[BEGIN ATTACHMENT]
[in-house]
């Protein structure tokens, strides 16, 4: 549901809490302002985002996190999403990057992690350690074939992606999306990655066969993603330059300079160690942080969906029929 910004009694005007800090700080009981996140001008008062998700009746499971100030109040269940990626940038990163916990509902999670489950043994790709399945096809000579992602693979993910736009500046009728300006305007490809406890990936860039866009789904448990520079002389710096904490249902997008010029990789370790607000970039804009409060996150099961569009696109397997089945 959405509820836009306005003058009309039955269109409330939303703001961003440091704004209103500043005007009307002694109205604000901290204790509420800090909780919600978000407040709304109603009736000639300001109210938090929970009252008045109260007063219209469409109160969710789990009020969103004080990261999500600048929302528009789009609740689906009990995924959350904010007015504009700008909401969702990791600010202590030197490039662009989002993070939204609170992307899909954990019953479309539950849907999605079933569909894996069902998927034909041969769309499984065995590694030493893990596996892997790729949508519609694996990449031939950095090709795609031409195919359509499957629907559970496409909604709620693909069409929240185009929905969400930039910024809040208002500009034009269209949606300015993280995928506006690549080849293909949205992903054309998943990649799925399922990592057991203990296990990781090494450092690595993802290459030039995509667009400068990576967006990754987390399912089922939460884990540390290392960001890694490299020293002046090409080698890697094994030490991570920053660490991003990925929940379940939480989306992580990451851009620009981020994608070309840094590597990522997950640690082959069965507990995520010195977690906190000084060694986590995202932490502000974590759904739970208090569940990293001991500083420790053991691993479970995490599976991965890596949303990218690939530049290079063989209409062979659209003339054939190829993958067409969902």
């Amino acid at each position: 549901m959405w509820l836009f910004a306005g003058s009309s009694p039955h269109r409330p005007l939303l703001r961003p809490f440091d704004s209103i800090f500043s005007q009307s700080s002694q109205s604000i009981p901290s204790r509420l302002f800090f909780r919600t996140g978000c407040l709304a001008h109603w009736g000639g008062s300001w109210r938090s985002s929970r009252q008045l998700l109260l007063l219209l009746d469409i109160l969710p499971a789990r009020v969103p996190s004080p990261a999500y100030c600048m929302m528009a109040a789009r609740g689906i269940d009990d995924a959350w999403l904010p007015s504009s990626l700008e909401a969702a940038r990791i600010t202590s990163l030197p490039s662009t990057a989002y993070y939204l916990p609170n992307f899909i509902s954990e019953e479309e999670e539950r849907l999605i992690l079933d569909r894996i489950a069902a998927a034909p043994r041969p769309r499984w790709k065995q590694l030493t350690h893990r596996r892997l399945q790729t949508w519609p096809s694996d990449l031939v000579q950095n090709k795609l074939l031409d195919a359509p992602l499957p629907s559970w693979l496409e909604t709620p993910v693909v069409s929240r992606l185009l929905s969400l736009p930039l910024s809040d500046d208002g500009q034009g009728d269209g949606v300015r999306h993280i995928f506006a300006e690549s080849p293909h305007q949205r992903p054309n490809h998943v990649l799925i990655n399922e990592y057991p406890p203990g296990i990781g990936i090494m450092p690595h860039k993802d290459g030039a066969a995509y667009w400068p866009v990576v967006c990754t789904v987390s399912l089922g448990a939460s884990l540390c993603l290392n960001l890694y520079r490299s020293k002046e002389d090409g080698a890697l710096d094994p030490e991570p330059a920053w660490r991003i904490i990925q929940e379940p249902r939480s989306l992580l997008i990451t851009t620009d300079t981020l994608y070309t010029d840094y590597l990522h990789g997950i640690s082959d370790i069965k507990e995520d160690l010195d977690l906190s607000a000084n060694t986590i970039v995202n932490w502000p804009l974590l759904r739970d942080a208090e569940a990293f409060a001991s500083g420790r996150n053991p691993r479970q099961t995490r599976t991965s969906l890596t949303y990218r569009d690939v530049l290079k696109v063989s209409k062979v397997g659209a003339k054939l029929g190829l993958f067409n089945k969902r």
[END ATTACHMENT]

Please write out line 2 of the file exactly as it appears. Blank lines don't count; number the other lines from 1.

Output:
């Protein structure tokens, strides 16, 4: 549901809490302002985002996190999403990057992690350690074939992606999306990655066969993603330059300079160690942080969906029929 910004009694005007800090700080009981996140001008008062998700009746499971100030109040269940990626940038990163916990509902999670489950043994790709399945096809000579992602693979993910736009500046009728300006305007490809406890990936860039866009789904448990520079002389710096904490249902997008010029990789370790607000970039804009409060996150099961569009696109397997089945 959405509820836009306005003058009309039955269109409330939303703001961003440091704004209103500043005007009307002694109205604000901290204790509420800090909780919600978000407040709304109603009736000639300001109210938090929970009252008045109260007063219209469409109160969710789990009020969103004080990261999500600048929302528009789009609740689906009990995924959350904010007015504009700008909401969702990791600010202590030197490039662009989002993070939204609170992307899909954990019953479309539950849907999605079933569909894996069902998927034909041969769309499984065995590694030493893990596996892997790729949508519609694996990449031939950095090709795609031409195919359509499957629907559970496409909604709620693909069409929240185009929905969400930039910024809040208002500009034009269209949606300015993280995928506006690549080849293909949205992903054309998943990649799925399922990592057991203990296990990781090494450092690595993802290459030039995509667009400068990576967006990754987390399912089922939460884990540390290392960001890694490299020293002046090409080698890697094994030490991570920053660490991003990925929940379940939480989306992580990451851009620009981020994608070309840094590597990522997950640690082959069965507990995520010195977690906190000084060694986590995202932490502000974590759904739970208090569940990293001991500083420790053991691993479970995490599976991965890596949303990218690939530049290079063989209409062979659209003339054939190829993958067409969902």